Friday, July 2, 2010

Drummond takes on spies in Africa

Bulldog Drummond in Africa (1938)
Starring: John Howard, E.E Clive, J. Carroll Naish, Heather Angel, Reginald Denny, and H.B. Warner
Director: Louis King
Rating: Seven of Ten Stars

Despite some extreme measures that adventurer Hugh 'Bulldog' Drummond (Howard) and his friends take to stop him from being drawn into yet another adventure that will ruin the plans for his wedding, Fate once again intervenes. When his fiance, Phyllis Clavering (Angel), witnesses the kidnapping of Scotland Yard's Colonel Nielsen (Warner) by notorious freelance spy Richard Lane (Naish), Drummond and the gang persue the bad guys all the way to Morocco to rescue him.


"Bulldog Drummond in Africa" is one of the very best in the series released by Paramount Pictures. It's got some of the best gags (Drummond and Tenny, trapped in Rockingham Lodge without pants and money to keep Drummond from being lured into trouble, doing Scottish dances in improvised kilts to entertain themselves gives even more entertaiment for the viewers), it's got the most suspenseful storyline so far (with everyone being placed in extreme mortal danger during the unfolding story, and Drummond and the entire gang having one of their most narrow escapes ever). From its opening scene to the final fade-out, the film moves along at lightning pace, never letting off on the banter, action, or antics.

On the acting front, Howard, Clive, and Denny return as the characters they've played in previous films, and they do their usual excellent jobs. Denny's character of Algy Longworth (the undisputed champion in the Upperclass Twit Olympics) has a little more to do in this film, and viewers who might have started to wonder why Drummond tolerates him, can start to understand why.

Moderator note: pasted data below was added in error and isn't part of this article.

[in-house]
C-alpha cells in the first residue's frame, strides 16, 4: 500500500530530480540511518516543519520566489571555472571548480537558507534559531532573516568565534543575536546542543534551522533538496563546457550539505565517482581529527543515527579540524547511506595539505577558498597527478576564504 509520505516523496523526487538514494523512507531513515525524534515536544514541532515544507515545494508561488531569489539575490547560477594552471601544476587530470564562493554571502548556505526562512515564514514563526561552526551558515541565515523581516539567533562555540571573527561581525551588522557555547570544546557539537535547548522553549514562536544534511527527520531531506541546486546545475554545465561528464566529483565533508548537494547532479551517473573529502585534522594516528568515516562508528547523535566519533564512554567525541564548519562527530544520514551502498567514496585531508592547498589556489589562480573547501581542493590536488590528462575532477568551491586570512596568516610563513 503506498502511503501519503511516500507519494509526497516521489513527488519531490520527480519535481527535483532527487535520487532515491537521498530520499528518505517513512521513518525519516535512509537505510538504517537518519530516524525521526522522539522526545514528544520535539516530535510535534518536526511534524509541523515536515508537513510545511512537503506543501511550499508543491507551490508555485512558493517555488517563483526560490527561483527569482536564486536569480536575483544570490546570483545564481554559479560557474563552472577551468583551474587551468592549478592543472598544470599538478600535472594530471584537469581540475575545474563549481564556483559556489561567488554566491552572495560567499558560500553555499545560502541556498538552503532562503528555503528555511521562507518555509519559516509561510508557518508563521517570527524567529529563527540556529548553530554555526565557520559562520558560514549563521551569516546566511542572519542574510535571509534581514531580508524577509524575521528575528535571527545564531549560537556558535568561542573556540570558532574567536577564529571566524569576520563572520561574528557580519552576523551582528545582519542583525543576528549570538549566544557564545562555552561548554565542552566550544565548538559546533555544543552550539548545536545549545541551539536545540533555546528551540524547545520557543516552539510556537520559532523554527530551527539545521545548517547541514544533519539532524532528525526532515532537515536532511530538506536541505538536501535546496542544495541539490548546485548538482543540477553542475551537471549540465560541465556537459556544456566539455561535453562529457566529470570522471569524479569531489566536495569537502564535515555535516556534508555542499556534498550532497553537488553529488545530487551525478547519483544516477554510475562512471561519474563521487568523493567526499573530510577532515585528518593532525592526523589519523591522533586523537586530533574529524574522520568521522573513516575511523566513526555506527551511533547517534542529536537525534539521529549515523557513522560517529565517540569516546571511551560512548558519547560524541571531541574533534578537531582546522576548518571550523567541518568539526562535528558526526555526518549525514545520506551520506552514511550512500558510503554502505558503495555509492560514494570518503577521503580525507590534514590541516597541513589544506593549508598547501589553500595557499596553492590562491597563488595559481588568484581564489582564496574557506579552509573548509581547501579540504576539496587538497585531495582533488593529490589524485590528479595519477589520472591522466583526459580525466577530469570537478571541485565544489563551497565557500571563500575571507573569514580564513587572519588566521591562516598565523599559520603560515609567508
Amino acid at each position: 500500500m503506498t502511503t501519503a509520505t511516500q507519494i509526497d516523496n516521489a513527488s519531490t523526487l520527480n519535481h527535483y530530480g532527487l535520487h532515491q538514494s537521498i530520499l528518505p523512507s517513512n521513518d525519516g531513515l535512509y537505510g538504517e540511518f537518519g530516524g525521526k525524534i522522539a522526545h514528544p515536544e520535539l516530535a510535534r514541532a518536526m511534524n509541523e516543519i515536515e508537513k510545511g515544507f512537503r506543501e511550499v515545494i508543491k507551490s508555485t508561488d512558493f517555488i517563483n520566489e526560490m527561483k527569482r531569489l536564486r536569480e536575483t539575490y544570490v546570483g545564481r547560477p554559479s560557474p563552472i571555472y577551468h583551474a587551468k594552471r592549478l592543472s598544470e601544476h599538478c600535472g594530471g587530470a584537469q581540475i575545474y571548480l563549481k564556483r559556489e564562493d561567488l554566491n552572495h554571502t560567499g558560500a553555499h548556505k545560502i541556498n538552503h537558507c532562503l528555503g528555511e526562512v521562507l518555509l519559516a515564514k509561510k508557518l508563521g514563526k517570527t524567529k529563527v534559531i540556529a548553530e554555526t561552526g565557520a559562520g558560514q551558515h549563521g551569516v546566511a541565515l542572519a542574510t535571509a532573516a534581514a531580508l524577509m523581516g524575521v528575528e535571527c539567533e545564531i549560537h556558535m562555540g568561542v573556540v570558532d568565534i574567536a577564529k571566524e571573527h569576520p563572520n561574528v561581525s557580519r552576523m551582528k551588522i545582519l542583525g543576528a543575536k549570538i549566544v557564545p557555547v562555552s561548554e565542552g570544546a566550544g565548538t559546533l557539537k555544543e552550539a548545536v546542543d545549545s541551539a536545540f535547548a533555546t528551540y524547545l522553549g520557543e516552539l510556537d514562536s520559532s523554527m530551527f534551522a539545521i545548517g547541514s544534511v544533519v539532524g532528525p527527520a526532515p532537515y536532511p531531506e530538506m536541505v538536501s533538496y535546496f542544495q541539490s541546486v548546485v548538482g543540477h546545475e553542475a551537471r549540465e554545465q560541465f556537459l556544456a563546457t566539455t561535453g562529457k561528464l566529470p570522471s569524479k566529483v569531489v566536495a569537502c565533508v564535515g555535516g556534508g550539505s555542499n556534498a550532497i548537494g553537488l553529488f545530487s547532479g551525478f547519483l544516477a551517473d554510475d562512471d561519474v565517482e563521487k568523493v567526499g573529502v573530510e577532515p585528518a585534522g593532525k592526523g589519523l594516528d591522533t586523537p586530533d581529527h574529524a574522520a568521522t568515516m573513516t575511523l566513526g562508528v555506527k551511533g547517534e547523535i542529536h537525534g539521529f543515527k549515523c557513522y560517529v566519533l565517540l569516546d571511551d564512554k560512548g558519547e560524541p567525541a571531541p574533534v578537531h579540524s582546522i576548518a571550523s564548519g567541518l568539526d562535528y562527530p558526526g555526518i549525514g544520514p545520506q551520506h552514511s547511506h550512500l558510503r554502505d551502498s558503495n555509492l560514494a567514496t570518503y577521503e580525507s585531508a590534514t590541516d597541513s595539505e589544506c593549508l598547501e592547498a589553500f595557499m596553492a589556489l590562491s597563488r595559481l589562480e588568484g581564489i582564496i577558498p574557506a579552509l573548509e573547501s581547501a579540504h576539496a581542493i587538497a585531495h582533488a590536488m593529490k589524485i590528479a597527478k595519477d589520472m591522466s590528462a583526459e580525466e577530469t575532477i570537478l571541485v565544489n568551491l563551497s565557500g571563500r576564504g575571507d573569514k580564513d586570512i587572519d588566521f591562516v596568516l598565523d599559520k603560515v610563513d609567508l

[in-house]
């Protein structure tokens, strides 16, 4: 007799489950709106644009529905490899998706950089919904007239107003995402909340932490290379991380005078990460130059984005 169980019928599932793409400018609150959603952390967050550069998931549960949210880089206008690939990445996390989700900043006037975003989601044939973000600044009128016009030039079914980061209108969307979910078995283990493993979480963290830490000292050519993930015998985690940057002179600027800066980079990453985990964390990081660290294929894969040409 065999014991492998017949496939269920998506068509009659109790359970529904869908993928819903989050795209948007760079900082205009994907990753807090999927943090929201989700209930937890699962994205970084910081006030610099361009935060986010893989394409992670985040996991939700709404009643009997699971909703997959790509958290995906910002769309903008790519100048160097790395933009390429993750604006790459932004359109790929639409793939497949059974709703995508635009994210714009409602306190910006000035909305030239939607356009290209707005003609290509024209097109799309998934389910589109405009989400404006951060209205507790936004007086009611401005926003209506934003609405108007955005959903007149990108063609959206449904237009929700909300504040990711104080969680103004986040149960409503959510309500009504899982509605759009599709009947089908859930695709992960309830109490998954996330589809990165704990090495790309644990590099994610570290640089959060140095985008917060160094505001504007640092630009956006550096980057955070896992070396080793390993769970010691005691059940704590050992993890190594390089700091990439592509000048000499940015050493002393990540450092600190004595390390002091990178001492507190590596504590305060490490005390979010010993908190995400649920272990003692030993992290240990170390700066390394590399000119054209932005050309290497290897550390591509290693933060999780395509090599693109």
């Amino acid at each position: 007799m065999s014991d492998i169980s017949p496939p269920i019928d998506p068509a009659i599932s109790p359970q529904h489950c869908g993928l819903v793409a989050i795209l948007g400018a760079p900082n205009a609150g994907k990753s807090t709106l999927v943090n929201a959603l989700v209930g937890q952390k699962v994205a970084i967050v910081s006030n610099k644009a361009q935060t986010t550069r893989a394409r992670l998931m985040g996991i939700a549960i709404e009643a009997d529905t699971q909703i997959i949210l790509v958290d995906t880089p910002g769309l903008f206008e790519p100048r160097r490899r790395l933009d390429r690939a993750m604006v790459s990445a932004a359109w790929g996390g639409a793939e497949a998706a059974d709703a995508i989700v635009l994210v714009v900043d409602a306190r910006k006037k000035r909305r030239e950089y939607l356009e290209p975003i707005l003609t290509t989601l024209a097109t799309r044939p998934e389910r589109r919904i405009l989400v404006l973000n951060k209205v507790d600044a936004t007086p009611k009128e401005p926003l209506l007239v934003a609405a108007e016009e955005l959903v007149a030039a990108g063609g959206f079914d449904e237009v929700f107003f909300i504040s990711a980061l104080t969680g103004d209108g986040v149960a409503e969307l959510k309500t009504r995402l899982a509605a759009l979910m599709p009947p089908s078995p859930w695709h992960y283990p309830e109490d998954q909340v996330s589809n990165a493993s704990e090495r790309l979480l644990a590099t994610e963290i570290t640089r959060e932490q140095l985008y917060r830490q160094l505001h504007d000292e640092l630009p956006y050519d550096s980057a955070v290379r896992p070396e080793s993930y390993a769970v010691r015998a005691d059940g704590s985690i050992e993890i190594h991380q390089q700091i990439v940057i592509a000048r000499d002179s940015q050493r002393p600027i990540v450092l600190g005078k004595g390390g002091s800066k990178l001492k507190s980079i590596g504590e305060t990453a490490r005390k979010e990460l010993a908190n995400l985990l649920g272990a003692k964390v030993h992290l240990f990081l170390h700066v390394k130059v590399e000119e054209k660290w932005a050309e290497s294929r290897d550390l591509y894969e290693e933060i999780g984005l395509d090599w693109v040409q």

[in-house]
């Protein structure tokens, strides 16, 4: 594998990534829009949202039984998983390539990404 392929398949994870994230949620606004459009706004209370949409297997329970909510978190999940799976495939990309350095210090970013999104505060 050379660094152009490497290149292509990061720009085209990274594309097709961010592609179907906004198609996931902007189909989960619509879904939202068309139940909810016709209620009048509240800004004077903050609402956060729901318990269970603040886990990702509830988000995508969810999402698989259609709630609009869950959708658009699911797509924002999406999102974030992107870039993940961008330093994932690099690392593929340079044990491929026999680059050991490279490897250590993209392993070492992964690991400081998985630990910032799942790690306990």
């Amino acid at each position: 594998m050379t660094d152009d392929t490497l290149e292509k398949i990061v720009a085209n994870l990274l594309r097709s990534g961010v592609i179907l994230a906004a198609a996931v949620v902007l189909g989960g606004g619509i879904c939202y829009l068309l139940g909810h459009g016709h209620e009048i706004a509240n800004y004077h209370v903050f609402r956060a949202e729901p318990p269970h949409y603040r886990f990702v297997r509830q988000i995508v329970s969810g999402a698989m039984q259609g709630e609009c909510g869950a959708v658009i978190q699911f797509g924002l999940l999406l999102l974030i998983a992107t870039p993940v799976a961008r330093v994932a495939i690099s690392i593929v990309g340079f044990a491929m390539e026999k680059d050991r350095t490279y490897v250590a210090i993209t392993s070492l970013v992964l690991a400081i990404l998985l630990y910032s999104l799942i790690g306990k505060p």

Also, Heather Angel and J. Carroll Naish return to the series with this episode, Angel resumes the role of Phyllis Clavering (which she played in "Bulldog Drummond's Escape"), while Naish appears as a different bad guy than he played previously. Both are excellent in their parts, with Angel delivering a more energetic Clavering than Louise Campbell did in the intervening three films. (Campbell did a good job, but I prefer Angel's Phyllis.) Naish, meanwhile, is playing a far more interesting, competent, and evil villian than the one he portrayed in "Bulldog Drummond Comes Back". He has some nice lines, and the always jovial demeanor of Richard Lane, who is a murderous sociopath, makes for a bad guy who is fun to watch, particularly in interplay with new series regular H.B. Warner, who takes over the role of Colonel Nielsen from John Barrymore.

With Warner joining the cast, Nielsen returns to the sort of character he was in the first couple of films. It's hard to say whether Nielsen was badly written in "Bulldog Drummond's Peril", but here the character is back in form, and the calm, upper-lip-so-stiff-it-must-be-made-of-bone fashion he deals with Lang and his spy collegues makes it clear why Nielsen and Drummond are good friends. Nielsen is far more than just a former Army officer and high-level government official--he's every bit the hardcase adventurer as Drummond, and we get to see that in this film, even if he is basically the "damsel in distress."

I recommend this film to fans of 1930s and 1940s pulp fiction tales, adventure films, and even those who enjoy the "Indiana Jones" movies. While this isn't a good point at which to start the series, those who have seen one or more of the earlier films should note that as of the fifth entry, this series is still on an upward quality climb. There are few other movie series that can be said about.





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